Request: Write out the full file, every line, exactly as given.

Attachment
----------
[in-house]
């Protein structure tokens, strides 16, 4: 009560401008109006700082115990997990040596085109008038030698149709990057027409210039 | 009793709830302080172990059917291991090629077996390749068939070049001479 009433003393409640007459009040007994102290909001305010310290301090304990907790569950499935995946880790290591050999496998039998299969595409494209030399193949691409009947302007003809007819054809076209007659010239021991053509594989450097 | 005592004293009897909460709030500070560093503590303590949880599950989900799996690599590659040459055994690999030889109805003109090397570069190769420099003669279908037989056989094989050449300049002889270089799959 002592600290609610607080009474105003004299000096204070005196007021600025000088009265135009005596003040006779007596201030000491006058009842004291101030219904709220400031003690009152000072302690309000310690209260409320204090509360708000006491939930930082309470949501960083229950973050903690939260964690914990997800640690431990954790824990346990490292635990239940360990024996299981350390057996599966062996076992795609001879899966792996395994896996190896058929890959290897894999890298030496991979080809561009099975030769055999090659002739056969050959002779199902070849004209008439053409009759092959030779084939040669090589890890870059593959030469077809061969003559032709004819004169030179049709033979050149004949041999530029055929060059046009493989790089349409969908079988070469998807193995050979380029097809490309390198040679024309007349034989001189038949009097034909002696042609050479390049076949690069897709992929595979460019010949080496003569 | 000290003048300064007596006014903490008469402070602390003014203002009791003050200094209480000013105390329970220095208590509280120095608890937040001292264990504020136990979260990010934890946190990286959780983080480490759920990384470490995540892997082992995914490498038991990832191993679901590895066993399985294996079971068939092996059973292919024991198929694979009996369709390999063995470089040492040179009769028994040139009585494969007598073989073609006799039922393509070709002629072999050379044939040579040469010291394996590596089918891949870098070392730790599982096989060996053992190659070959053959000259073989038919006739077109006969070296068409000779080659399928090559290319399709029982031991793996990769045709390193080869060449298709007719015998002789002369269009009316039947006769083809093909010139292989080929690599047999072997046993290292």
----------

[in-house]
């Protein structure tokens, strides 16, 4: 009560401008109006700082115990997990040596085109008038030698149709990057027409210039 | 009793709830302080172990059917291991090629077996390749068939070049001479 009433003393409640007459009040007994102290909001305010310290301090304990907790569950499935995946880790290591050999496998039998299969595409494209030399193949691409009947302007003809007819054809076209007659010239021991053509594989450097 | 005592004293009897909460709030500070560093503590303590949880599950989900799996690599590659040459055994690999030889109805003109090397570069190769420099003669279908037989056989094989050449300049002889270089799959 002592600290609610607080009474105003004299000096204070005196007021600025000088009265135009005596003040006779007596201030000491006058009842004291101030219904709220400031003690009152000072302690309000310690209260409320204090509360708000006491939930930082309470949501960083229950973050903690939260964690914990997800640690431990954790824990346990490292635990239940360990024996299981350390057996599966062996076992795609001879899966792996395994896996190896058929890959290897894999890298030496991979080809561009099975030769055999090659002739056969050959002779199902070849004209008439053409009759092959030779084939040669090589890890870059593959030469077809061969003559032709004819004169030179049709033979050149004949041999530029055929060059046009493989790089349409969908079988070469998807193995050979380029097809490309390198040679024309007349034989001189038949009097034909002696042609050479390049076949690069897709992929595979460019010949080496003569 | 000290003048300064007596006014903490008469402070602390003014203002009791003050200094209480000013105390329970220095208590509280120095608890937040001292264990504020136990979260990010934890946190990286959780983080480490759920990384470490995540892997082992995914490498038991990832191993679901590895066993399985294996079971068939092996059973292919024991198929694979009996369709390999063995470089040492040179009769028994040139009585494969007598073989073609006799039922393509070709002629072999050379044939040579040469010291394996590596089918891949870098070392730790599982096989060996053992190659070959053959000259073989038919006739077109006969070296068409000779080659399928090559290319399709029982031991793996990769045709390193080869060449298709007719015998002789002369269009009316039947006769083809093909010139292989080929690599047999072997046993290292």